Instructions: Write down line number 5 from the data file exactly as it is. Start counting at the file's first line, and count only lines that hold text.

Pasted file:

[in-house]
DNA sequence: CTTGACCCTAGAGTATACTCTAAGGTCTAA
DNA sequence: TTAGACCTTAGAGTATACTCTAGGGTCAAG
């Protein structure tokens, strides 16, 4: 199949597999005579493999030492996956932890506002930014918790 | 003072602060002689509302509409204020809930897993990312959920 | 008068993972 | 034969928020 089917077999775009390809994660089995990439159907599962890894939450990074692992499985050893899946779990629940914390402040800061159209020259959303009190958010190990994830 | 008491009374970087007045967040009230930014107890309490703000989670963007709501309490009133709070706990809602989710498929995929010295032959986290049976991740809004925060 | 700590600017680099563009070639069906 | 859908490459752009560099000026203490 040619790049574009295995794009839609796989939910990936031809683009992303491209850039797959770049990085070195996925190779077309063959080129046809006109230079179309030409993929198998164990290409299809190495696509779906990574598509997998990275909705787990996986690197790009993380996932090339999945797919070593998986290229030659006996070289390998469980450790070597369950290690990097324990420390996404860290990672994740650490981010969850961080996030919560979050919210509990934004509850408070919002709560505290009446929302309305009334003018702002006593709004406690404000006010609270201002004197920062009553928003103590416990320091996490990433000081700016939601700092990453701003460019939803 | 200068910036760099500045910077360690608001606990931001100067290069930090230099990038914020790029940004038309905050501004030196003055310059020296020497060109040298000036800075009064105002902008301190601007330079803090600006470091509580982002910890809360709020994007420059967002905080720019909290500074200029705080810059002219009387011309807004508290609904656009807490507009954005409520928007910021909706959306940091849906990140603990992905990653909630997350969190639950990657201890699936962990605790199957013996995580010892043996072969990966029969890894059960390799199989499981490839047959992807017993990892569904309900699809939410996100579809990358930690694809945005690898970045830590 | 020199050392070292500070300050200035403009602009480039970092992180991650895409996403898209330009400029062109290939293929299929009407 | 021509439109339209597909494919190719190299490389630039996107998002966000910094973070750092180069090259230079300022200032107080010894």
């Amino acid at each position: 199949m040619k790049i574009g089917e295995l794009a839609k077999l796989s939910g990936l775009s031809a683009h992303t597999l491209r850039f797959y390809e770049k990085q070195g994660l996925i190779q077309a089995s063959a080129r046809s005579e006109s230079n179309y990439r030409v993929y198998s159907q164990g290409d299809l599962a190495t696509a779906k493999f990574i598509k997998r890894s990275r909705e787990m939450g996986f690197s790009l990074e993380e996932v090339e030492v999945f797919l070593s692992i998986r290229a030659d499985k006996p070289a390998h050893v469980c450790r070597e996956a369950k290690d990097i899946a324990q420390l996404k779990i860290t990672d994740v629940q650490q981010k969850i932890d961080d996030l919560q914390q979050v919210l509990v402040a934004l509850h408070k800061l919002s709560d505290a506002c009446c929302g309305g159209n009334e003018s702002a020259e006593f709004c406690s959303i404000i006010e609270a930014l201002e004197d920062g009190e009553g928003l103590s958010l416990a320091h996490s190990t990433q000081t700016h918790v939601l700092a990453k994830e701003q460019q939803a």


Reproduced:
């Amino acid at each position: 199949m040619k790049i574009g089917e295995l794009a839609k077999l796989s939910g990936l775009s031809a683009h992303t597999l491209r850039f797959y390809e770049k990085q070195g994660l996925i190779q077309a089995s063959a080129r046809s005579e006109s230079n179309y990439r030409v993929y198998s159907q164990g290409d299809l599962a190495t696509a779906k493999f990574i598509k997998r890894s990275r909705e787990m939450g996986f690197s790009l990074e993380e996932v090339e030492v999945f797919l070593s692992i998986r290229a030659d499985k006996p070289a390998h050893v469980c450790r070597e996956a369950k290690d990097i899946a324990q420390l996404k779990i860290t990672d994740v629940q650490q981010k969850i932890d961080d996030l919560q914390q979050v919210l509990v402040a934004l509850h408070k800061l919002s709560d505290a506002c009446c929302g309305g159209n009334e003018s702002a020259e006593f709004c406690s959303i404000i006010e609270a930014l201002e004197d920062g009190e009553g928003l103590s958010l416990a320091h996490s190990t990433q000081t700016h918790v939601l700092a990453k994830e701003q460019q939803a």